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I'd start with which systemctl and which service, and then look at the output of ls -l for both to see if they are the same file (via symlink) or look similar (size, etc). At least here (Fedora 23) /usr/bin/systemctl is a binary, /usr/sbin/service is a shell script that uses systemd commands to emulate the SysVinit command.


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As the saying goes, "There's more than one way to cat a file". In this case, it's not absolutely clear what you mean by 'the same process running', so I'll explain both possible issues. If what you mean is that you have the same process ID running if you first do a 'systemctl ngix start', and then do a 'service ngix start'. This would be because if a ...


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Usually that is ntp (the daemon named ntpd) for Network Time Protcol. For example: Network Time Protocol daemon (Arch) RHEL7: How to set up the NTP service. In Fedora, you may be looking for timedatex.service which is related to this package: timedatex is a D-Bus service that implements the org.freedesktop.timedate1 interface. It can be used to read ...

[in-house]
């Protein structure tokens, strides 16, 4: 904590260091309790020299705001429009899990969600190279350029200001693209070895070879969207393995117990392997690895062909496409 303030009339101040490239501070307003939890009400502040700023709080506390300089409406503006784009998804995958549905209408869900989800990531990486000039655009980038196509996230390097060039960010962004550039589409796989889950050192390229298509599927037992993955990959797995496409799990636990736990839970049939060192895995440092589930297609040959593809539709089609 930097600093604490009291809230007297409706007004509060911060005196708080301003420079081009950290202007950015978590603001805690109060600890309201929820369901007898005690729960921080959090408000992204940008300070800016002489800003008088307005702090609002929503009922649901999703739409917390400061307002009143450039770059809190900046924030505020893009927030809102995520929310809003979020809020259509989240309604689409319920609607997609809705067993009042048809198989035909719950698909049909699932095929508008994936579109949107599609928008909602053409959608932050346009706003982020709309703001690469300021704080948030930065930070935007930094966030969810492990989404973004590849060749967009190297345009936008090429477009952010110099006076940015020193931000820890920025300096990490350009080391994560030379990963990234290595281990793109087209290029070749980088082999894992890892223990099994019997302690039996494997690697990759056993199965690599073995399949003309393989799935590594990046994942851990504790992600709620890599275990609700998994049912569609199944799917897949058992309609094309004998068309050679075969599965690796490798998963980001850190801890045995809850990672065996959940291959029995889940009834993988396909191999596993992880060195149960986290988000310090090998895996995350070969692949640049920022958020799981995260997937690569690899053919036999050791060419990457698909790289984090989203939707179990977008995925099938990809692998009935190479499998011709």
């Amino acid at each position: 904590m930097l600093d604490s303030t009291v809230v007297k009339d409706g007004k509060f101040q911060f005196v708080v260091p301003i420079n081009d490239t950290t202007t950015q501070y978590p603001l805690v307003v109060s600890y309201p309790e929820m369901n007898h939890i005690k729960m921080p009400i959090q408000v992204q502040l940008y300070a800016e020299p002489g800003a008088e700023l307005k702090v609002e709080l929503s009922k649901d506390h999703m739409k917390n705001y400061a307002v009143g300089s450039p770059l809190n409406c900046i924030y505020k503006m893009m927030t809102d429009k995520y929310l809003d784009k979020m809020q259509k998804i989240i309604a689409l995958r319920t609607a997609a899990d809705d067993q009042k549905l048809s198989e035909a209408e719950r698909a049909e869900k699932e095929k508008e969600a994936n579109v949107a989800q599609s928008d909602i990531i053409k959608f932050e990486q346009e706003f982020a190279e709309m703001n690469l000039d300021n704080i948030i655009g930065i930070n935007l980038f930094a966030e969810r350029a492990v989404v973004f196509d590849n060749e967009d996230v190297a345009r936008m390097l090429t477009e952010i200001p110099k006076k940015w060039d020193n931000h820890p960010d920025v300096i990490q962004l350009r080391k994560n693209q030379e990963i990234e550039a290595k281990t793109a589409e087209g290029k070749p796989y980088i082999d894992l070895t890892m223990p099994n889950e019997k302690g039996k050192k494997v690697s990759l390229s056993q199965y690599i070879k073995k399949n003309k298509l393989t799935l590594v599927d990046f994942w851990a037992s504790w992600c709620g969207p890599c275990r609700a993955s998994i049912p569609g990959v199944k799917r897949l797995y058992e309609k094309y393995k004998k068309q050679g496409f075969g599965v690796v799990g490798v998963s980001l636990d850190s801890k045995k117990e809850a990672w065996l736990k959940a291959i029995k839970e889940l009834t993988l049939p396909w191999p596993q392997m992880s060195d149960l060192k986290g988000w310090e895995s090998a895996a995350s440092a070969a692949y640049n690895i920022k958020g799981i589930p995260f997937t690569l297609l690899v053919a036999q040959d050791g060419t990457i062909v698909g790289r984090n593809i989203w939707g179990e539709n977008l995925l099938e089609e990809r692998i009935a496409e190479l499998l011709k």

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sudo strace -f -e trace=process service nginx status 2>&1 | grep systemctl


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Custom services should stay in /etc/systemd/system. Since you are doing forking, what I would do is use the PIDFile= directive. When the service is stopped, it will delete the file. However, on startup, it will not write to the file. It's up to your service to write to it. The recommended place to have it write to is /run.


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You really need to dig to find the root cause. Blindly putting chkconfig on every runlevel is not going to resolve the issue. Check /var/log/messages for startup issues/errors. Put set -x right after #!/bin/sh in /etc/init.d/openfire -- It will debug the script for you.